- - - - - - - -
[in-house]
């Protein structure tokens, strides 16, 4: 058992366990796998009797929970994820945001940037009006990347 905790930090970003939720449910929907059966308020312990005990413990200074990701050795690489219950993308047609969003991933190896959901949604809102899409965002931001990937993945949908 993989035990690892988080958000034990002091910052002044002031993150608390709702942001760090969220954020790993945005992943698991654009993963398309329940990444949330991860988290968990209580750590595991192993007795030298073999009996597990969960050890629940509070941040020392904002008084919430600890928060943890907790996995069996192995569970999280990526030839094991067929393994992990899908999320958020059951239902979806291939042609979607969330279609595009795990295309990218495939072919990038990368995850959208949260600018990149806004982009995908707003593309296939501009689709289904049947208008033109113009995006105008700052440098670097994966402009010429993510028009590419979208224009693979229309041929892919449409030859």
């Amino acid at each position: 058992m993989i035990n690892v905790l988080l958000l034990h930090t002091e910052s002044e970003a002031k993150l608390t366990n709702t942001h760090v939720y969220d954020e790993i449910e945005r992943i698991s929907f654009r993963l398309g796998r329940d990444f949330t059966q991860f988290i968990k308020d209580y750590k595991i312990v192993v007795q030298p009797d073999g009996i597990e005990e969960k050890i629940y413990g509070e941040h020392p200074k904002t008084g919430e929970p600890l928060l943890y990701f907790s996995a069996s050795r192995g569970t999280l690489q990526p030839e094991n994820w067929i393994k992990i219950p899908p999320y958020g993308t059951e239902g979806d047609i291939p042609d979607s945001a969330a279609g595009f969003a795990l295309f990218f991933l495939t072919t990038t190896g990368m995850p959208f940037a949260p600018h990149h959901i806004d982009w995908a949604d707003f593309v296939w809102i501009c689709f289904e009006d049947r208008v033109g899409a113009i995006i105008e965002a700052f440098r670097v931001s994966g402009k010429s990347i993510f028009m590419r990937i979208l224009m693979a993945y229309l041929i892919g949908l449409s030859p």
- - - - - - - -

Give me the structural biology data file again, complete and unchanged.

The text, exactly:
[in-house]
């Protein structure tokens, strides 16, 4: 058992366990796998009797929970994820945001940037009006990347 905790930090970003939720449910929907059966308020312990005990413990200074990701050795690489219950993308047609969003991933190896959901949604809102899409965002931001990937993945949908 993989035990690892988080958000034990002091910052002044002031993150608390709702942001760090969220954020790993945005992943698991654009993963398309329940990444949330991860988290968990209580750590595991192993007795030298073999009996597990969960050890629940509070941040020392904002008084919430600890928060943890907790996995069996192995569970999280990526030839094991067929393994992990899908999320958020059951239902979806291939042609979607969330279609595009795990295309990218495939072919990038990368995850959208949260600018990149806004982009995908707003593309296939501009689709289904049947208008033109113009995006105008700052440098670097994966402009010429993510028009590419979208224009693979229309041929892919449409030859």
């Amino acid at each position: 058992m993989i035990n690892v905790l988080l958000l034990h930090t002091e910052s002044e970003a002031k993150l608390t366990n709702t942001h760090v939720y969220d954020e790993i449910e945005r992943i698991s929907f654009r993963l398309g796998r329940d990444f949330t059966q991860f988290i968990k308020d209580y750590k595991i312990v192993v007795q030298p009797d073999g009996i597990e005990e969960k050890i629940y413990g509070e941040h020392p200074k904002t008084g919430e929970p600890l928060l943890y990701f907790s996995a069996s050795r192995g569970t999280l690489q990526p030839e094991n994820w067929i393994k992990i219950p899908p999320y958020g993308t059951e239902g979806d047609i291939p042609d979607s945001a969330a279609g595009f969003a795990l295309f990218f991933l495939t072919t990038t190896g990368m995850p959208f940037a949260p600018h990149h959901i806004d982009w995908a949604d707003f593309v296939w809102i501009c689709f289904e009006d049947r208008v033109g899409a113009i995006i105008e965002a700052f440098r670097v931001s994966g402009k010429s990347i993510f028009m590419r990937i979208l224009m693979a993945y229309l041929i892919g949908l449409s030859p």